This is rare, nuanced storytelling, anchored by one of Brad Pitt’s career-best performances and remarkable technical elements on every level. It’s a special film.
Like Alex Garland’s “Annihilation” recently before it, debut writer/director/composer A.T. White’s “Starfish” is a sci-fi film of kaleidoscopic emotions and otherworldly monsters, of which grief is a defining experience for Virginia Gardner’s Aubrey just as much as the apocalypse that isolates her from the world. The day of her best friend Grace’s funeral, the world is attacked by creatures from some other dimension—"Starfish" also very much has the tact of a “Cloverfield” story, and that's a big compliment. White accomplishes a strong deal of character and atmosphere with limited locations and select visual effects, his story embodied by a rich, gripping performance from Gardner.
“Starfish” comes with fitting timing after audiences have been previously wooed by sci-fi survival stories of “A Quiet Place” and “Bird Box,” but it has a comparably much more relaxed grip. White is most concerned with orchestrating a somber interior, especially when Aubrey retreats to Grace’s old apartment after the funeral, and the film prefers to offer exposition about Aubrey's pain through images while Gardner doesn’t speak—glimpses of movie ticket stubs, a telescope pointed out the window to the neighbor’s bedroom, a turtle that lives with a copy of Moby Dick. Faded loves and memories. Aubrey's initial feelings don't even need the end of the world as an excuse for nihilism—"I wonder if the world still exists if I choose to ignore it," she says at one point, poignantly corresponding from that state of mind where being completely alone sounds like a release.
These compelling passages are contrasted by attempts to create an urgency once a blanket of snow covers her quiet, small town, and slimy faceless monsters arrive. While such developments kick “Starfish” into full gear, they’re not as compelling as what the quieter moments attempt, and like the man speaking to Aubrey over a walkie talkie, sometimes feel like a more conventional plot trying to find its way in. But they do give Aubrey a sense of purpose—Grace knew about a signal that could stop these apocalyptic beasts, but has hidden them in cassette tapes throughout the town. If Aubrey can collect the tapes and play them all at once from a radio tower, she might have a chance of stopping these beasts, and finding peace within herself.
“Starfish” begins as a story of grief, but naturally takes on layers of shame and the desire for forgiveness, portrayed with an incredibly complicated character and a history we slowly learn through flashbacks and hallucinations. Aubrey is haunted by apocalyptic images that creep up in her dreams just as much as regrets from her past related to her special bond with Grace. We get a strong sense of all of this through Gardner’s calculated emotions, of which White's camera and co-editing tries to squeeze out as much as he can. If there are times in which spending time with Aubrey can run too cold, it feels to be more on the close-ups and atmosphere, which sometimes rely on her simply staring back at us, processing, accepting, being.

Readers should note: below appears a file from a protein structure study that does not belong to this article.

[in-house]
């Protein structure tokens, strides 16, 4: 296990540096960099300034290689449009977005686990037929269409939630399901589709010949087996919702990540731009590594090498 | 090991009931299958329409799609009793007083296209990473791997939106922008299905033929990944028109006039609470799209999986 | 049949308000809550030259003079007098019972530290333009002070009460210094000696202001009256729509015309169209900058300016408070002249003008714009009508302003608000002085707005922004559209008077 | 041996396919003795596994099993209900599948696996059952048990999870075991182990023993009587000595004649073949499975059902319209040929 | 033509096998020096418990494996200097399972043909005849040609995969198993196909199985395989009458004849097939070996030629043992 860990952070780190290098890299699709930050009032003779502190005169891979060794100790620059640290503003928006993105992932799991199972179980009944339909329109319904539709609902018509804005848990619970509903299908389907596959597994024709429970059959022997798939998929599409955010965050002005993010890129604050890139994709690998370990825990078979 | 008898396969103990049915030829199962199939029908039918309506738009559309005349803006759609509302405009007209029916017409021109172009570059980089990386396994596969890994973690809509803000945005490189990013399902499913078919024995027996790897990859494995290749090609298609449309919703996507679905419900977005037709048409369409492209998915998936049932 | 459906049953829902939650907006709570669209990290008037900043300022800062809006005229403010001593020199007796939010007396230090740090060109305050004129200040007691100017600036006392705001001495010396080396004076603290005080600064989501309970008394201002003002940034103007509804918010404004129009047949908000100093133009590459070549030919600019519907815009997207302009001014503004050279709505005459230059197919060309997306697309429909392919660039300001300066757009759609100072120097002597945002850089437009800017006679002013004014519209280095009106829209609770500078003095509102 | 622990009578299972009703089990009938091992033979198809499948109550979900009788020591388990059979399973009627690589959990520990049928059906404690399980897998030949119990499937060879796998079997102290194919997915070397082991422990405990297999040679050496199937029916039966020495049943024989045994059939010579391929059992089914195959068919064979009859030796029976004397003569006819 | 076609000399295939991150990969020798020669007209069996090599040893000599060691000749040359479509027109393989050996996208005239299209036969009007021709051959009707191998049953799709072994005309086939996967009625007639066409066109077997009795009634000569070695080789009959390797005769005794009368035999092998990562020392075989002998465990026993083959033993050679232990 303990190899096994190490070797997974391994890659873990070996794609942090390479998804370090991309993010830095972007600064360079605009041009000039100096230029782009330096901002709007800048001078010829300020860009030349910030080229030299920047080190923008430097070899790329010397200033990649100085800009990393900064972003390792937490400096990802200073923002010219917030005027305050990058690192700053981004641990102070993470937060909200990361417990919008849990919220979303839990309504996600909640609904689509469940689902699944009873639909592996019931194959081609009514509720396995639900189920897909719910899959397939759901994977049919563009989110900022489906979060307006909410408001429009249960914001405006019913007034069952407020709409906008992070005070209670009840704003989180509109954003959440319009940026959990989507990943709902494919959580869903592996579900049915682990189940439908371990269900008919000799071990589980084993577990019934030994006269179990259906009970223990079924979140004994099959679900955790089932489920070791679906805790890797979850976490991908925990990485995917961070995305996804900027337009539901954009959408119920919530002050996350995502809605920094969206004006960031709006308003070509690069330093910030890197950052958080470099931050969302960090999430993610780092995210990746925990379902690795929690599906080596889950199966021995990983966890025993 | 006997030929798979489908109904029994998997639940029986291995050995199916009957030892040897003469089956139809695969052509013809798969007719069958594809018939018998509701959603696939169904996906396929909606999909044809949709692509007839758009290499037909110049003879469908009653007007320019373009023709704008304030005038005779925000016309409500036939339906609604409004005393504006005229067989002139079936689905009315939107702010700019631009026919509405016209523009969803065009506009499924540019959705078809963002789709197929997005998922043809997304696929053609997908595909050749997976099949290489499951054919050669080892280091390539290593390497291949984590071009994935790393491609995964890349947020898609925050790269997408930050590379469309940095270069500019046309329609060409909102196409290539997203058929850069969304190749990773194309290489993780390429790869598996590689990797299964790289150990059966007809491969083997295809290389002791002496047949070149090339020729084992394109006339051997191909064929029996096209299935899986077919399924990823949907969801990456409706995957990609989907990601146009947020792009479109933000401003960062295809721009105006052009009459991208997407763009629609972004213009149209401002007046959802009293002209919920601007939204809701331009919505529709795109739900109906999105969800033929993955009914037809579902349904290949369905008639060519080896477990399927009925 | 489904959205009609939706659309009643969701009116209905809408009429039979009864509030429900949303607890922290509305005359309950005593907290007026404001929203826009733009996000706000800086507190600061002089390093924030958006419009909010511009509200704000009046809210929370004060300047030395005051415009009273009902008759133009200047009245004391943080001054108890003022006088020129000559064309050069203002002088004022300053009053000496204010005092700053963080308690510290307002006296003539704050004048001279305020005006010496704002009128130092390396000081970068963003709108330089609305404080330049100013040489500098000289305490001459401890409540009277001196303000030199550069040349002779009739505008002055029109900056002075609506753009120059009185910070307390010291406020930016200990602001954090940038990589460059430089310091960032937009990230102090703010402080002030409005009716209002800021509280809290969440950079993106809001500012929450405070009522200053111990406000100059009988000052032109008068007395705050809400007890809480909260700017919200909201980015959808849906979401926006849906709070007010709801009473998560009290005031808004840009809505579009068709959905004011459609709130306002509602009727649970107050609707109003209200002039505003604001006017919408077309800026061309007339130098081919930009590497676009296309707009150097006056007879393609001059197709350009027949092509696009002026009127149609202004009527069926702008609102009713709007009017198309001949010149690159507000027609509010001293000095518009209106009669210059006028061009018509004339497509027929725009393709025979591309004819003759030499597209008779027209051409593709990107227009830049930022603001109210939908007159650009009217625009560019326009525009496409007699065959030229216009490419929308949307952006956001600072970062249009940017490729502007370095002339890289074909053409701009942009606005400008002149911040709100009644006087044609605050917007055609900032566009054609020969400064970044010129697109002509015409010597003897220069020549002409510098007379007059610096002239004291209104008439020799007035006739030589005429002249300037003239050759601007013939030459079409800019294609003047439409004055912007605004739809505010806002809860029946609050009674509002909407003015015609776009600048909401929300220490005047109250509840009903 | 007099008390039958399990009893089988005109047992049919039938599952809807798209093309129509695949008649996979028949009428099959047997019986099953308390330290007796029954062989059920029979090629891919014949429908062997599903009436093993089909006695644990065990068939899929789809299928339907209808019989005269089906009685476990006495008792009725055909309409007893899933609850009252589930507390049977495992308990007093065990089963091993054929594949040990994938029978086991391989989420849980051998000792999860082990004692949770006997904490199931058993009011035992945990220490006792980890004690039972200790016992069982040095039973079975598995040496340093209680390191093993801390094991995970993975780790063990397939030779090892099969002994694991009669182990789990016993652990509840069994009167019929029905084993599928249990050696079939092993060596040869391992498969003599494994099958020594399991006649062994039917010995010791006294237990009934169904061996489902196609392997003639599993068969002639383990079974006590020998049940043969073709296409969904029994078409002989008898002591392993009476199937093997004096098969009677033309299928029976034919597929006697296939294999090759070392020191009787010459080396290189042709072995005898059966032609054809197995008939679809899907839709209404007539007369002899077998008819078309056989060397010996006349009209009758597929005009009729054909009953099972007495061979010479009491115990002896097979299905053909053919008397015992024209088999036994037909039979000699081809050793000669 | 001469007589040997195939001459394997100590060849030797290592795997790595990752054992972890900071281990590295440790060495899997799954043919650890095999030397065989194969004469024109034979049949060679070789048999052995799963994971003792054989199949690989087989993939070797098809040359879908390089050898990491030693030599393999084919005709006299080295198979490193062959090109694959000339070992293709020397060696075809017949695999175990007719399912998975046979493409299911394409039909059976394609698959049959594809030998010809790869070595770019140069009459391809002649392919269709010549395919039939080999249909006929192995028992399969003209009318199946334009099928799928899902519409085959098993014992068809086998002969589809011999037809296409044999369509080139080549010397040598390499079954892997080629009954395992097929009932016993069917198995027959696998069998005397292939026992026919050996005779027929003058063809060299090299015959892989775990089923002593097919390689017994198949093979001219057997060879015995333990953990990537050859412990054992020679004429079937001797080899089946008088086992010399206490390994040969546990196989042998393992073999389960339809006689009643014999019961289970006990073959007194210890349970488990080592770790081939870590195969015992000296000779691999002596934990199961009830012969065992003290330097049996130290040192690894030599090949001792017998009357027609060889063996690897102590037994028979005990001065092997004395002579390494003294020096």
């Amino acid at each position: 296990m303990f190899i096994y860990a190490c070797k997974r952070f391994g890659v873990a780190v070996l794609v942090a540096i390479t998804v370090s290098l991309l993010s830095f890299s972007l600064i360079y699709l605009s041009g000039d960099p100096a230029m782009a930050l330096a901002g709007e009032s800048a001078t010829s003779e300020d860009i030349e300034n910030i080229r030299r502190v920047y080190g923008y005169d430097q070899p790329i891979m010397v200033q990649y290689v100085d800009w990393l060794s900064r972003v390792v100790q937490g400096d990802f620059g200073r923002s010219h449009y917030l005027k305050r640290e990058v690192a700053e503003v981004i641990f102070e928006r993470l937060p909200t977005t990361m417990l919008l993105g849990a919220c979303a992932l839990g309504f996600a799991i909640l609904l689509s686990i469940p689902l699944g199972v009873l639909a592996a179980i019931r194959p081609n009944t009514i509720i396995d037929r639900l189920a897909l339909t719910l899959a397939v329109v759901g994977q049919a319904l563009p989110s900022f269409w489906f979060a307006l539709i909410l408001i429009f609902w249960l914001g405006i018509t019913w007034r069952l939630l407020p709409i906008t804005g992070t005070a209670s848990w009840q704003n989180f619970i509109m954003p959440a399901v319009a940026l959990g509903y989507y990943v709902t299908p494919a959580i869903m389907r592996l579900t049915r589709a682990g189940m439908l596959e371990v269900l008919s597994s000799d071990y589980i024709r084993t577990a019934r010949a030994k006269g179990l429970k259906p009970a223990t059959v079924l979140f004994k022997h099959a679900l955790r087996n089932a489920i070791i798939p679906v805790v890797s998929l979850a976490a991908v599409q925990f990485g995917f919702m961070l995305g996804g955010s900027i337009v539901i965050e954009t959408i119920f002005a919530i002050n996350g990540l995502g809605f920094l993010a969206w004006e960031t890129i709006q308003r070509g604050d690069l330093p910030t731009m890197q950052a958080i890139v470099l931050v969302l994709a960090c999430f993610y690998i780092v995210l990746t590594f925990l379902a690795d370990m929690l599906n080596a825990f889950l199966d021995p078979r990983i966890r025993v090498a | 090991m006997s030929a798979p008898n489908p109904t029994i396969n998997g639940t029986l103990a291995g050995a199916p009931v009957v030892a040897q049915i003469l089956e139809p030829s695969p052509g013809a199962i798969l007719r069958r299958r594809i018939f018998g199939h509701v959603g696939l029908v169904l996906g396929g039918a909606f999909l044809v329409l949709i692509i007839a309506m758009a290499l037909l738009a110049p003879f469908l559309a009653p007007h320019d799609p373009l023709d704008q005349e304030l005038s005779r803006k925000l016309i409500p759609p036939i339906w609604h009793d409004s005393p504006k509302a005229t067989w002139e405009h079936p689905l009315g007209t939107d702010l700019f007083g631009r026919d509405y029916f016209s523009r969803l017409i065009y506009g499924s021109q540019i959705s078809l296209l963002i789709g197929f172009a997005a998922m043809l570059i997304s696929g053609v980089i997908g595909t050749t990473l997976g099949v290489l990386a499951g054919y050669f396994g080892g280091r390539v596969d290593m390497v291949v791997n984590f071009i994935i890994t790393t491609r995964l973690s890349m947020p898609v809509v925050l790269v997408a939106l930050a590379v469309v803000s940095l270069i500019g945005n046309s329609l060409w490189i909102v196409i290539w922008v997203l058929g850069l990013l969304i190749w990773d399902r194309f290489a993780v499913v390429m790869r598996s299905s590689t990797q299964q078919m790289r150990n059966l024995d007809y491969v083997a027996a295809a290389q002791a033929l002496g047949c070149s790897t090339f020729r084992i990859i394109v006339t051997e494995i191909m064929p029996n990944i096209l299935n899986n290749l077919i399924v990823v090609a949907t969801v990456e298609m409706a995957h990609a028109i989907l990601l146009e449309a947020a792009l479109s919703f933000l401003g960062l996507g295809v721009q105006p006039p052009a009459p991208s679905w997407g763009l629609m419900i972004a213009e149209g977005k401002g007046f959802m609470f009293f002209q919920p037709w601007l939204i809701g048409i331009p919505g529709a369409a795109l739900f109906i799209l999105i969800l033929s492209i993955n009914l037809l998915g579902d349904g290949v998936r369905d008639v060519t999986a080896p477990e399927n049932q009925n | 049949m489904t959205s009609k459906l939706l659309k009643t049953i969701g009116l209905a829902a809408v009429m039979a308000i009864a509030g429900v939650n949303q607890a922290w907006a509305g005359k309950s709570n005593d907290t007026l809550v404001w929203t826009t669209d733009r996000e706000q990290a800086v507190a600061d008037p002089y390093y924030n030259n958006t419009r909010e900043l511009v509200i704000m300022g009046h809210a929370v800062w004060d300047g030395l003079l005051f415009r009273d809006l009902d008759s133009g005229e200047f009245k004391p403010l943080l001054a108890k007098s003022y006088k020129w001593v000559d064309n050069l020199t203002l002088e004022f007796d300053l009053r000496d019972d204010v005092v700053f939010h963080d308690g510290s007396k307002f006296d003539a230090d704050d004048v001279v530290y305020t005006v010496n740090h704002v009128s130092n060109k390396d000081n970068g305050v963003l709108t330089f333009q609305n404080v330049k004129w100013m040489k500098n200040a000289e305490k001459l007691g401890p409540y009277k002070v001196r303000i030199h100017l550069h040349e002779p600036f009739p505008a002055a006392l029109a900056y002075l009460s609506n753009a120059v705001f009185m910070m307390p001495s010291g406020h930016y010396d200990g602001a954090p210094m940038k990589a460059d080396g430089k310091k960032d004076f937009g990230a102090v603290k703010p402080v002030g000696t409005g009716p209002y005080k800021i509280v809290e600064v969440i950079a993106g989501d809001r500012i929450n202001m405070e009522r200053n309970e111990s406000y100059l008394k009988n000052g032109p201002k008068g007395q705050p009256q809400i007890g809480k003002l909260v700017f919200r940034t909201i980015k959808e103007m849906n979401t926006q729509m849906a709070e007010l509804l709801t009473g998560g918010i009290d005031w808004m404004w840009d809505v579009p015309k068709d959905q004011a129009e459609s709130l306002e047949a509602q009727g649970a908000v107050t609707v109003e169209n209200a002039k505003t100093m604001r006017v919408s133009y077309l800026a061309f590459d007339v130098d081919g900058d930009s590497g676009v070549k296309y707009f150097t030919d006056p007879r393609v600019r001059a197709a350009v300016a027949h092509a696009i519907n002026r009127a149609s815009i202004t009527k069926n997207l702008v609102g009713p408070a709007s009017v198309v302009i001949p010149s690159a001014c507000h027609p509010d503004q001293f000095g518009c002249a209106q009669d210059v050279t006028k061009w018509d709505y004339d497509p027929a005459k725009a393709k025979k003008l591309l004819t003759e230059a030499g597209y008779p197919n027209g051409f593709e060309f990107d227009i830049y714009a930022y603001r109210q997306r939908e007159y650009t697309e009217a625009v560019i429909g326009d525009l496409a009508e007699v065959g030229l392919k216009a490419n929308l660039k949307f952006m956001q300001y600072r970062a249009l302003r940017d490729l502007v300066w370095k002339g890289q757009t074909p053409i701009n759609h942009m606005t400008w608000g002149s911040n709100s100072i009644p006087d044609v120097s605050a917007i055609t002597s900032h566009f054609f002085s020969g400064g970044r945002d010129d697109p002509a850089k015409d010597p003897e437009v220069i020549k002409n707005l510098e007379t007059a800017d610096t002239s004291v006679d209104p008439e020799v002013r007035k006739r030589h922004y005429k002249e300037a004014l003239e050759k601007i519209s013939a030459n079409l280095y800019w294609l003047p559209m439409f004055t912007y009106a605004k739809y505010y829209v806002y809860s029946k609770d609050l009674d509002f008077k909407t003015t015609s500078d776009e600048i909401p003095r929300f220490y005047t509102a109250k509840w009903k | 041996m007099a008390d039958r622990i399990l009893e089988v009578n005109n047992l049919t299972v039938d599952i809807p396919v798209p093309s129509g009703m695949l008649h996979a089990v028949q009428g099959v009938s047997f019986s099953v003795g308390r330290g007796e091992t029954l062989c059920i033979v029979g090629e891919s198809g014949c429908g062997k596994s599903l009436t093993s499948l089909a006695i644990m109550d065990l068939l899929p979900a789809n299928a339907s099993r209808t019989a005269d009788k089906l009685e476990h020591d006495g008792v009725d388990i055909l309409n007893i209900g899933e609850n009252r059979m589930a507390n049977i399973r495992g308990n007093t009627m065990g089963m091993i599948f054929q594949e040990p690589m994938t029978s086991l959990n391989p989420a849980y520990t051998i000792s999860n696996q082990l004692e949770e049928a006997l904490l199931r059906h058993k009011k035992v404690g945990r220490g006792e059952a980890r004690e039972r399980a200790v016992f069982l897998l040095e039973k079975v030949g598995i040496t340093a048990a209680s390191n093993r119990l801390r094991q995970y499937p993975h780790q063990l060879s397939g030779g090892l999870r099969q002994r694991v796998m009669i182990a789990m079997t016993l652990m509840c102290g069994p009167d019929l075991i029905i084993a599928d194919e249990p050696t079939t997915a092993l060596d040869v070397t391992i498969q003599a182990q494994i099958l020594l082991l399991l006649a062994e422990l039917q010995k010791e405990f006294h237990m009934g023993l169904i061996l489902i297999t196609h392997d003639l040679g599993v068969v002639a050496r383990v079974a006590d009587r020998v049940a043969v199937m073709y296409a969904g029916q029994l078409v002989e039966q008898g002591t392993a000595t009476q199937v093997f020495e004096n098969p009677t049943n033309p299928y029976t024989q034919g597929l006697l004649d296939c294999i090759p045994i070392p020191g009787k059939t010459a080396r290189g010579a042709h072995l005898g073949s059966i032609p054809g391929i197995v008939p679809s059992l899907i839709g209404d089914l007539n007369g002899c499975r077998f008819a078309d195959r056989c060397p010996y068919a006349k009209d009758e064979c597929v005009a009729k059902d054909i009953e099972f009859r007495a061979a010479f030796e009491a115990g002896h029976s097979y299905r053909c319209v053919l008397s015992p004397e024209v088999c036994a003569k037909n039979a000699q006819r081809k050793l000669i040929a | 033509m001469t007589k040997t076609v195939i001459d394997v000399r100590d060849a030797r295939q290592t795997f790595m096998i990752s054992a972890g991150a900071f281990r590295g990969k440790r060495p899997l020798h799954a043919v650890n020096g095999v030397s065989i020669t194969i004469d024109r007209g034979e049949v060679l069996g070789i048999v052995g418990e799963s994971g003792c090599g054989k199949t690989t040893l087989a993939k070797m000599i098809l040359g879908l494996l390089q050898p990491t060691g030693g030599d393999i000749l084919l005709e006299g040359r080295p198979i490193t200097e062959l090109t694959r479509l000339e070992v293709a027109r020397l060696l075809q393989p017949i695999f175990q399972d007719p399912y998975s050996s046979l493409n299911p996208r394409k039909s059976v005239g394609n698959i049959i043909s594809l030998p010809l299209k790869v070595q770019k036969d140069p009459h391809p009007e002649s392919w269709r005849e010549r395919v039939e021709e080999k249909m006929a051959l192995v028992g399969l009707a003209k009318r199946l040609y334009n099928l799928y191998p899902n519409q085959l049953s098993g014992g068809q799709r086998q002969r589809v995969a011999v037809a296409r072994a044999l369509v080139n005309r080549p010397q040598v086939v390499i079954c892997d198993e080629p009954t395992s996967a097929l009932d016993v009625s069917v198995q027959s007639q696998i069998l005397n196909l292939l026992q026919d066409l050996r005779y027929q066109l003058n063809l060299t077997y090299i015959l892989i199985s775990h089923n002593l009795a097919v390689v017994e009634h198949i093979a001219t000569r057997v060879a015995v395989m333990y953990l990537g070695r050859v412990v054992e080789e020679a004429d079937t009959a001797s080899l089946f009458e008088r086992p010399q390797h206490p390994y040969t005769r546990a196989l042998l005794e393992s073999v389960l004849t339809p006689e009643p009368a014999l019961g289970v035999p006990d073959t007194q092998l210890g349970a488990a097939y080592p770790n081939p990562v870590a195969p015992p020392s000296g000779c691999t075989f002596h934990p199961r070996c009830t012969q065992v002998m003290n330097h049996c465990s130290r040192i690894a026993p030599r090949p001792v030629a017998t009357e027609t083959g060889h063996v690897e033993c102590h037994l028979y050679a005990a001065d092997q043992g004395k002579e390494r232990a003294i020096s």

The straight-up science fiction aspects of “Starfish” would resonate deeper if it felt to be of one full vision, but White's film is too impulsive for that, for good and for bad. And while it's a surprising narrative direction, the idea of turning the movie into a gently paced scavenger hunt isn’t as consuming, even if it leads to ambitious passages like a surprising anime chase, or a point in which “Starfish” goes meta. White’s visual world is most exciting for the special effects, displaying the full imagination that indie sci-fi can achieve with calibration—a brief view of a jaw-dropping, gargantuan alien beast, or an unflinching look at a horrifying (and impressively constructed) facial wound.
“This Mixtape will Save the World”—that's what Grace has written on the most important tape, and it's also a proclamation from the movie itself. Music is a huge part of the “Starfish” experience, including A.T. White’s original string quartet score that cranks up the heart rate of certain creepier scenes, and a selection of songs that freely put Charlie Rich next to the likes of a Grandaddy deep cut. The work of a filmmaker I'm very excited to see and hear more from, “Starfish” is very much its own sci-fi mixtape—curated with hit and miss offerings, but with an undeniable and meaningful sincerity all the same.
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